Classroom modification begins

Changes scheduled to finish by August


As a part of the “Total Classroom” initiative, maintenance employee Wesley Garbutt replaces an old light with a new LED light. All newly installed lights are planned to have a dimming feature to adjust lighting. Photo by Jiya Sheth.

With a cost of about $4 million, the aim of the “Total Classroom” initiative is to modernize classrooms throughout Glenbrook High School District #225.

“The whole idea through this journey has been, ‘How can we look to modernize our classrooms with furniture, technology and other resources to meet the needs of today’s students?’” associate superintendent R.J. Gravel said.

Core academic learning spaces, with the exception of science classrooms and previously renovated classrooms, are scheduled to be renovated this summer with new carpeting, newly painted walls and accent walls, LED lights with dimmers and new whiteboards.

“This will be funded through unanticipated property tax revenue that we’re receiving as a result of the Glen Naval Air Station, [which] is what we call a [tax increment financing] district in Glenview,” said Gravel. “It’s ending a year earlier, which we didn’t expect, so we received additional revenue, so that’ll be covering this expense.”

Science classrooms are scheduled to be renovated prior to the start of the 2023-2024 school year and are not included in the original approximately $4 million budget, Gravel said.

“Science labs, candidly, they’re complicated because you have the lab and classroom portion, so they’re going through an experiment right now that kids will experience in the fall for a few classrooms at both schools, and then we’ll finish it up the next summer,” Gravel said.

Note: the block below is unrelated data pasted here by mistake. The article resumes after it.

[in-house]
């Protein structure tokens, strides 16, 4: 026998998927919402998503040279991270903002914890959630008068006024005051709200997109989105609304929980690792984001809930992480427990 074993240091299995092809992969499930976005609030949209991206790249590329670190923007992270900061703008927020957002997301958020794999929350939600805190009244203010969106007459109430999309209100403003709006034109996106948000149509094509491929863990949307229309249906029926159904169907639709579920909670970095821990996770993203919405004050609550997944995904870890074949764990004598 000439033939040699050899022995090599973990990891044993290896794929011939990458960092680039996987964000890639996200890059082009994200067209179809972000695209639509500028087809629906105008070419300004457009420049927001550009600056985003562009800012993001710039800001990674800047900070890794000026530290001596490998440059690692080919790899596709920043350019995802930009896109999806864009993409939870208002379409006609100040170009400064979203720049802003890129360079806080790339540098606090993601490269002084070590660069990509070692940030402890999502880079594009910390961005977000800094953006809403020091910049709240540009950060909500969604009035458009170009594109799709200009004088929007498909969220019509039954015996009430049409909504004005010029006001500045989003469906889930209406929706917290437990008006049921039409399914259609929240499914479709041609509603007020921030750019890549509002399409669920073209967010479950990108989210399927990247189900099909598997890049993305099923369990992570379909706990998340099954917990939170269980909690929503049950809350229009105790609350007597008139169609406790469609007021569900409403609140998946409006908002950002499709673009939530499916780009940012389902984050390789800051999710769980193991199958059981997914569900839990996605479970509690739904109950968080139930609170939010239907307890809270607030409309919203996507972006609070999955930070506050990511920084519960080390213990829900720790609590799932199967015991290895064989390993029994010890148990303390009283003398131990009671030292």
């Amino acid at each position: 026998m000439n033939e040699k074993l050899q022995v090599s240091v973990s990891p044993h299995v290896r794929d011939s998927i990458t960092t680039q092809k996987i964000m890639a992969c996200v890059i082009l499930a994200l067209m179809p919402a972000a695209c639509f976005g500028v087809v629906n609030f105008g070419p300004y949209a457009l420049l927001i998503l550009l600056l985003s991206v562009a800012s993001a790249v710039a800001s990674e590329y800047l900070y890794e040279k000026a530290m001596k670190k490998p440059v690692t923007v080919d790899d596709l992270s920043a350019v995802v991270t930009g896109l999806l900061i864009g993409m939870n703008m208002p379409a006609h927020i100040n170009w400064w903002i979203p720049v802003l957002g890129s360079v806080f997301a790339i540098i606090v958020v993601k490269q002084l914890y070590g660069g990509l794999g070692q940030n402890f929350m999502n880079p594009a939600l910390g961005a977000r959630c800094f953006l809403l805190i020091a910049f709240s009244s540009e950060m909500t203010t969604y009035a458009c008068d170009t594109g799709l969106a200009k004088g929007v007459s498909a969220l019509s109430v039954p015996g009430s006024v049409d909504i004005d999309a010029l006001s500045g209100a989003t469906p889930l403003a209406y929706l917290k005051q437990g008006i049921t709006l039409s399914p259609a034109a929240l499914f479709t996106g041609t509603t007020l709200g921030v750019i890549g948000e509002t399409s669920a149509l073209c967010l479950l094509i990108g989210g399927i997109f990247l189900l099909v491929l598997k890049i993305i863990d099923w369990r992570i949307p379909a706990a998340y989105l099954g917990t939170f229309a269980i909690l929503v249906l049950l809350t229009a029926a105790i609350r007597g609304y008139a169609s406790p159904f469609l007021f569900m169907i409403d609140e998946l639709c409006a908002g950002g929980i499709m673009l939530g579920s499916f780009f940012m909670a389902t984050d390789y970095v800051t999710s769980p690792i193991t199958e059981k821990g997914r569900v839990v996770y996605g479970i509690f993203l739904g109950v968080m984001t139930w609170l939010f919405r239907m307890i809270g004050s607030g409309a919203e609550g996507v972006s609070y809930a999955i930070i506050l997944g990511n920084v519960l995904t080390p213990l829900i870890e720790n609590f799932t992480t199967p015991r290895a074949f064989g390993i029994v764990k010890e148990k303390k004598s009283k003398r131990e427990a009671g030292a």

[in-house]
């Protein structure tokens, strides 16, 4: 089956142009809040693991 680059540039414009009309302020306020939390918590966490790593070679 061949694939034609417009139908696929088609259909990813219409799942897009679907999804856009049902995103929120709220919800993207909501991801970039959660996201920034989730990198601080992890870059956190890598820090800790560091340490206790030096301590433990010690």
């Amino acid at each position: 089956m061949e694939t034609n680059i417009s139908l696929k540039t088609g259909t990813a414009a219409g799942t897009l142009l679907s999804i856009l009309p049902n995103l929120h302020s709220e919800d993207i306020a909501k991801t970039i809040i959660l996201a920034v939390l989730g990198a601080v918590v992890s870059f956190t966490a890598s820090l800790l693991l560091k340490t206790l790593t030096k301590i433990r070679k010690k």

Materials for students in renovated classrooms include a standardized style of rolling chairs in various colors. Depending on the department, mobile tables and desks are part of the plan to allow for flexible groupings.

Senior Lauren Stinchcomb thinks having chairs and tables with wheels is very helpful, she said.

“We did a simulation where we had to make prison cells [in class], so we moved the tables into rows and stuff like that,” said Stinchcomb. “It was cool because you’re able to make completely different things out of learning spaces.”

New materials for teachers include mobile storage systems, podiums and stools.

“The reality is the way we teach and the way our students interact with each other and learn has changed,” said Gravel. “This is not something that changed between 2021 and 2022.” 

According to Lauren Bonner, associate principal for administrative services, renovations “will be fast and furious all summer long.”

“The goal is to be done right in that first week of August so that the furniture can be … installed the first and second week of August,” Bonner said.

According to Gravel, starting in the spring of 2017, pilot rooms in different subject areas at both schools received demo furniture, and information gathered from students, staff and the board informed their decision to renovate classrooms.

“I hope that this project will allow students to feel more comfortable in our classrooms,” said Gravel. “I hope that it will provide an opportunity for teachers to continue to modernize and enhance their instructional practice.”